In the present in vitro study, increases in caspase activities (caspase-3, -8 and -9) and cytosolic cytochrome c levels were found in mammary carcinoma cells treated with raloxifene, suggesting that raloxifene at least induced mitochondria-mediated apoptosis. Indeed, mammary cancer tissues of mice treated with raloxifene showed strong expression of active caspase-3 and -9 (cleaved forms), demonstrating that mitochondria-mediated apoptosis also occurred in vivo. All caspase inhibitors involving a caspase-8 inhibitor completely rescued raloxifene-induced cell death. However, since Bid cleavage was not observed, cross-talk between caspase-8 and Bid may not be involved. The question was raised as to why caspase-8 activity increased. Caspase-8 participates in ERK activation, and this regulation is attributed to the Death Effector Domains (DED) of caspase-8 . Furthermore, a direct association between ERK and a DED-containing fragment of caspase-8, and co-transport of an ERK-caspase-8-DED complex to the nucleus during apoptosis has been reported . The caspase-8-ERK pathway may also play a role in raloxifene-induced apoptosis. Further investigation is required to elucidate this point. In addition, caspase-12 mediates the pathway for cell death induced by endoplasmic reticulum stress in mice . In the present study, since no elevation in caspase-12 activity was seen, the raloxifene-induced apoptosis may not have involved endoplasmic reticulum stress.
In animal carcinogenesis models, raloxifene at 20 mg/kg/day inhibits the tumor growth of 7, 12-dimethylbenzanthracene-induced mammary carcinomas in rats . In mice, orally administered raloxifene (1.5 mg/mouse) reduces the tumor growth of mammary and endometrial cancer . On the assumption that mouse body weights are 30 g, the dosage of raloxifene is estimated to be 50 mg/kg/day in mice. In carcinogenicity studies in mice and rats, raloxifene (8.7~225 mg/kg/day in mice; 10.4~259 mg/kg/day in rats) is not carcinogenic (company data from Eli Lilly Pharmaceuticals, Indianapolis, IN, USA). Although the clinical dosages of raloxifene in trials are 60 mg or 120 mg/day, a much higher dose of 600 mg/day (estimated as 10 mg/kg/day on the assumption that body weight is 60 kg) has also been used in clinical studies without adverse side effects [38, 39]. Therefore, the doses of raloxifene used in the present mouse study (18 and 27 mg/kg/day) are not extremely high, and the dosage levels are considered to be near the clinical dose. However, low doses of raloxifene also exert antitumorigenic effects in animal cancer models .
Cancer cells metastasize to distal sites via the lymphatic system and the vascular system. The lymphatic capillaries present in tissues and tumors provide entrance into the lymphatics, allowing cancer cell migration to the lymph nodes. In the present study, it was demonstrated that the multiplicity of lymph node metastases was decreased in raloxifene-treated mice. This phenomenon was supported by a significant decrease in the number of lymphatic vessels with tumor cells in their lumina in the raloxifene-treated groups. This finding indicates that raloxifene may have an inhibitory effect on migration into lymphatic vessels. In fact, raloxifene has been reported to inhibit estrogen-induced cell migration and invasion through a non-nuclear signaling cascade involving G proteins and the RhoA-associated kinase . It was also reported that raloxifene decreases levels of cyclooxygenase-2 and inducible nitric oxide synthase in carrageenan-induced inflammation of rats . This mechanism could possibly be involved in the antitumorigenic effects of raloxifene.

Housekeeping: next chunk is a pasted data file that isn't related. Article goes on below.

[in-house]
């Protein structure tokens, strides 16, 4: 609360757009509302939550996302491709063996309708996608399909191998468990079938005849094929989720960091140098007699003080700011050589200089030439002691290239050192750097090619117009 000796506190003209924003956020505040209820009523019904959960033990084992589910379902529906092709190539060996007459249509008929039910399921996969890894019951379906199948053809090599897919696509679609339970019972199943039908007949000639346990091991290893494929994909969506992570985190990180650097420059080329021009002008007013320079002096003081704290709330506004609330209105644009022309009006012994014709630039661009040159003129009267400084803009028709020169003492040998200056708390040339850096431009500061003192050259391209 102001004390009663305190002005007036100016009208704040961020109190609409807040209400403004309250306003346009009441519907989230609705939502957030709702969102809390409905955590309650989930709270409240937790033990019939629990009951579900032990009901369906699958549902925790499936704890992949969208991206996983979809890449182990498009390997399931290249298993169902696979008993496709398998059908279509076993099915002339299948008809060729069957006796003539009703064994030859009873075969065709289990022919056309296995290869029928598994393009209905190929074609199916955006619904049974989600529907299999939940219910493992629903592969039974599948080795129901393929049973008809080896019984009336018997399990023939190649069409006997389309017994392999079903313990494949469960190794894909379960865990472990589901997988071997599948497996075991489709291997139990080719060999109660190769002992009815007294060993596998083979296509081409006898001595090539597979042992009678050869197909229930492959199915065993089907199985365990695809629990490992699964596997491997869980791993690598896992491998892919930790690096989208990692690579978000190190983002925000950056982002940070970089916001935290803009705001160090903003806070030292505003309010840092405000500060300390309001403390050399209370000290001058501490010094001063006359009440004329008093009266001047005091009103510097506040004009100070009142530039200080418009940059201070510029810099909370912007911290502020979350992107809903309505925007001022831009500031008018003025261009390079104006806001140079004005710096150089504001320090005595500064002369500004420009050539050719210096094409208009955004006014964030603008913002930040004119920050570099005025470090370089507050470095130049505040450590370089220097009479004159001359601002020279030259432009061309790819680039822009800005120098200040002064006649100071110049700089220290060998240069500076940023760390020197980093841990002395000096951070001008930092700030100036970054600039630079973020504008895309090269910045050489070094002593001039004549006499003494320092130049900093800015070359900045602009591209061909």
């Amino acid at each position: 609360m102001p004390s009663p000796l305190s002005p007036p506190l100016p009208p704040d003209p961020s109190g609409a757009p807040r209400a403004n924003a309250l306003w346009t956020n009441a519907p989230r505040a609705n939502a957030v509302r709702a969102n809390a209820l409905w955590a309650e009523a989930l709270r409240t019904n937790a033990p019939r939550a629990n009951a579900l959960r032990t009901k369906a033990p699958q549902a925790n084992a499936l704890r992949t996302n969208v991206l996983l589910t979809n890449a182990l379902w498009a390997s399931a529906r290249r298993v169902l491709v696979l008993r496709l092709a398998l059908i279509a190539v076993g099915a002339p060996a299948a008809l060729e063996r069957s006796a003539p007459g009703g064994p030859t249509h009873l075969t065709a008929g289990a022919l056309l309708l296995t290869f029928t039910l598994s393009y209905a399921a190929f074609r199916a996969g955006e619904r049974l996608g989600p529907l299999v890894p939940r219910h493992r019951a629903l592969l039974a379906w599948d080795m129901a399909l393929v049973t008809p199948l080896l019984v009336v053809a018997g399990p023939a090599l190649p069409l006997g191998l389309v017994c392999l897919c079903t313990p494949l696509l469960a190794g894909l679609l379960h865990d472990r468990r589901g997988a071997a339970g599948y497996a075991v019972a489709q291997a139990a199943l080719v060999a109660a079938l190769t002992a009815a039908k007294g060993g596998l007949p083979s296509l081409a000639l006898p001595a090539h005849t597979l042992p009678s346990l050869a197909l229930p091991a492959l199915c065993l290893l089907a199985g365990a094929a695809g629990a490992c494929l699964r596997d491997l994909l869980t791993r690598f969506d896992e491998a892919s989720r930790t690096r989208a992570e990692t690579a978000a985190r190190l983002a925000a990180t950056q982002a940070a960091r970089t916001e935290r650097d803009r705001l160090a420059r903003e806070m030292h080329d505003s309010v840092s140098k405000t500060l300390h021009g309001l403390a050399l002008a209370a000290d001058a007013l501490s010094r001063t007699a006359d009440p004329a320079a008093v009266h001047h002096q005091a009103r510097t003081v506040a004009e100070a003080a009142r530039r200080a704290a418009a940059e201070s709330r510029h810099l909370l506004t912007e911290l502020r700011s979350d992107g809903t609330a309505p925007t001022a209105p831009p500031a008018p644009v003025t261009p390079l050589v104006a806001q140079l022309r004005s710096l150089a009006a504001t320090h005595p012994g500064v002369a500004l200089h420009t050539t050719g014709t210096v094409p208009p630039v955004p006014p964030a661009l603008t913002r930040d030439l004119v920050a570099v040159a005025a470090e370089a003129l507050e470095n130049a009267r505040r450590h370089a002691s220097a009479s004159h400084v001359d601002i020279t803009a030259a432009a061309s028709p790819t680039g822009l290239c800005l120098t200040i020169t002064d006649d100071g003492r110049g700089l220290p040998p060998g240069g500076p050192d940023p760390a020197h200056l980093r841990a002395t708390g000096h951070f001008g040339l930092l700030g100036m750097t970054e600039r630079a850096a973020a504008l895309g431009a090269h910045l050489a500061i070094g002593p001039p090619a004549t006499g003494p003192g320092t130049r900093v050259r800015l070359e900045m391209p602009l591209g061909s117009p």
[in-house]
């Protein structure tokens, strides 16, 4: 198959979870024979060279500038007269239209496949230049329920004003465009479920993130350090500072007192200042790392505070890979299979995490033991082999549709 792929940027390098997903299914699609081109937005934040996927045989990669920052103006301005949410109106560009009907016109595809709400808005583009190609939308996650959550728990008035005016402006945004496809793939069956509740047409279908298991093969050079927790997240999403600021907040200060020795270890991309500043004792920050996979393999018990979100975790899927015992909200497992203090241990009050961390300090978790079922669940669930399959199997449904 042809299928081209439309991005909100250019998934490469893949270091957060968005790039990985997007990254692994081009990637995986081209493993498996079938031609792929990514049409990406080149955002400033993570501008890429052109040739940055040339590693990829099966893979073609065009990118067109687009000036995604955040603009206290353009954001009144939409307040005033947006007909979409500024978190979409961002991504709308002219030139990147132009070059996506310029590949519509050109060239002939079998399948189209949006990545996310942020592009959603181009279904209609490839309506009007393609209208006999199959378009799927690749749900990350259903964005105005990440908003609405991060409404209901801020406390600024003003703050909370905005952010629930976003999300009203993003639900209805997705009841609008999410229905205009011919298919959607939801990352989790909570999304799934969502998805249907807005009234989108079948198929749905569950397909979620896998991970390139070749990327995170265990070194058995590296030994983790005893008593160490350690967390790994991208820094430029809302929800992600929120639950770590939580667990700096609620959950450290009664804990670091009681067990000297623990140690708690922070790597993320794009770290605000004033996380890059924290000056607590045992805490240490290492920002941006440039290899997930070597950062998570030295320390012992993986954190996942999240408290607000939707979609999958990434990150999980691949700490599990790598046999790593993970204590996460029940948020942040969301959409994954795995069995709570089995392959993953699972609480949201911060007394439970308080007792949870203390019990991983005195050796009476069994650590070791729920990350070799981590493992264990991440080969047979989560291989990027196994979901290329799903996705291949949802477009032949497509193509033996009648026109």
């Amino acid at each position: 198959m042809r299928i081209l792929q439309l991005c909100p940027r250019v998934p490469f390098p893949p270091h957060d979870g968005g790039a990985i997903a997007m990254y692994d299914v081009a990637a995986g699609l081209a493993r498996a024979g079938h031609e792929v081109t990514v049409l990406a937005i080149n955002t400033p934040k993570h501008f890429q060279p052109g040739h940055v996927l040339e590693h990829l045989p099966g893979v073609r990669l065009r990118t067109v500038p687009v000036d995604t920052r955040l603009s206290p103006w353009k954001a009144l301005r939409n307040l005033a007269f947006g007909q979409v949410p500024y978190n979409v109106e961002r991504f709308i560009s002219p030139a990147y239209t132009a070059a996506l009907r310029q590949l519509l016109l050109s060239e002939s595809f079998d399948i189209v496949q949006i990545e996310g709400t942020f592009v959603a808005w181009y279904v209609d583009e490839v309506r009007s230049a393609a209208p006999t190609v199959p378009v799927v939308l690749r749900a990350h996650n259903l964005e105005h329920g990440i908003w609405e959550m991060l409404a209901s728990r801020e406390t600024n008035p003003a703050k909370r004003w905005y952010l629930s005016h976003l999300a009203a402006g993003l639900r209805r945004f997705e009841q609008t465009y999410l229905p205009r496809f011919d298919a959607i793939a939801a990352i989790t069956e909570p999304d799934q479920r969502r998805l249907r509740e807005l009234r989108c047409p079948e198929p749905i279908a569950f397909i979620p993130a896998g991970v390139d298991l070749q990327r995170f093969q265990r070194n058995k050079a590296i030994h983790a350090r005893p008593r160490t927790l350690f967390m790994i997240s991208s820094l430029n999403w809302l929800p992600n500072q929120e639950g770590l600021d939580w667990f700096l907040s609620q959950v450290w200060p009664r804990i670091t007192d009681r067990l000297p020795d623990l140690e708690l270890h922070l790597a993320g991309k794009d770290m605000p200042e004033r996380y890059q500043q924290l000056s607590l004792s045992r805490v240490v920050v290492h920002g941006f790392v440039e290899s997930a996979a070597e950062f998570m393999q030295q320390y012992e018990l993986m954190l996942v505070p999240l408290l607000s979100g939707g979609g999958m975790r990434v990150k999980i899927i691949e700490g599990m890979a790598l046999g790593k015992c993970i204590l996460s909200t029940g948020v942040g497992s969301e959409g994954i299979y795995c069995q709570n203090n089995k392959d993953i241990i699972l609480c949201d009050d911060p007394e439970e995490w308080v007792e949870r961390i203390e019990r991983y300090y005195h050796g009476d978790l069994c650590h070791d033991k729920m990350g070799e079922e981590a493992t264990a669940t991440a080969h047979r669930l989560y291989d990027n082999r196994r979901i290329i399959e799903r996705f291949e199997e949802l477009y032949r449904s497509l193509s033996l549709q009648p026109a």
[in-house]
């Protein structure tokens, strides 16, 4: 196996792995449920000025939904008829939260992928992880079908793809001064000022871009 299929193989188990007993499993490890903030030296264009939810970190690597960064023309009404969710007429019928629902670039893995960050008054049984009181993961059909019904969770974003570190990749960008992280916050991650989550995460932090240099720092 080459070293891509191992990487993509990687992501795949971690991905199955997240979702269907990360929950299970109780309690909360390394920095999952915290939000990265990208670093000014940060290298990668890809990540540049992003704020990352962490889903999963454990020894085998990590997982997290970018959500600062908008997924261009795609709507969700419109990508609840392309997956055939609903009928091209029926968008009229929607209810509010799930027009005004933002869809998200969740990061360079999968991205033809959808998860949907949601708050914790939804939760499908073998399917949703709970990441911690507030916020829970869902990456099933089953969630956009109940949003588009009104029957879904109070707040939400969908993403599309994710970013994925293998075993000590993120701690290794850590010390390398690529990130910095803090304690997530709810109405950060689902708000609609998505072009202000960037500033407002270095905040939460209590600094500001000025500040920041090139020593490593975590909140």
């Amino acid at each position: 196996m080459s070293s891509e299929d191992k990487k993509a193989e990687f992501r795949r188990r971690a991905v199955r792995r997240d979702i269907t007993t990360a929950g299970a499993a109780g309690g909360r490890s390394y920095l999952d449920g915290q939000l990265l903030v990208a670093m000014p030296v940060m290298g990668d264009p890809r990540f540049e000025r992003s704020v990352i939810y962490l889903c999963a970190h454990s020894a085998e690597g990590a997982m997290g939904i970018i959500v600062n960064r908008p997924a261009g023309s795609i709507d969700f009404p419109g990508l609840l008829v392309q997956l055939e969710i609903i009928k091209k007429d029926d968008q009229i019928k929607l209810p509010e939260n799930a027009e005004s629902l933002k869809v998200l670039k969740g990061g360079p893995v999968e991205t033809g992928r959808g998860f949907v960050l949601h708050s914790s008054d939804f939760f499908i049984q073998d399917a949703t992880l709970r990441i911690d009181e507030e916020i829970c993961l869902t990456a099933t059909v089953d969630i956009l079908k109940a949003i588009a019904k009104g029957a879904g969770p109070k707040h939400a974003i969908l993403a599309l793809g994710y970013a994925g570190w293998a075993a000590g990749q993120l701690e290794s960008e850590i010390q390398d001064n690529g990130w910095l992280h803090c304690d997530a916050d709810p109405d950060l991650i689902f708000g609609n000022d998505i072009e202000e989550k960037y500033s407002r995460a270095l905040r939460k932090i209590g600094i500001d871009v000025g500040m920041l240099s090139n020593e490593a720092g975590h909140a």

Neovascularization is also a key process in the growth of solid tumors, and the growth of both primary tumors and metastases is thus angiogenesis-dependent . However, in the present study, microvessel density in tumors was similar between the control and raloxifene-treated groups, indicating that raloxifene may not have anti-angiogenic action. However, the microvessel density in the 27 mg/kg raloxifene group was slightly increased. Since raloxifene induces cell proliferation and up-regulation of telomerase activity in human umbilical vein endothelial cells , this effect might be involved in the present study. However, since raloxifene did not inhibit angiogenesis in tumors in the present study, lung metastasis may not have been strongly inhibited.
The present experiments suggest that raloxifene-induced apoptosis in BJMC3879Luc2 cells having a p53 mutation occurs through a p53-independent mechanism. Since 50% of human cancers have p53 mutations , the fact that the raloxifene induces a p53-independent apoptotic response in cancer cells having a p53 mutation may be highly relevant to inhibiting many human cancers. In the case of non-functional p53 status, p73, the p53 homologue, may play a role in apoptosis induction.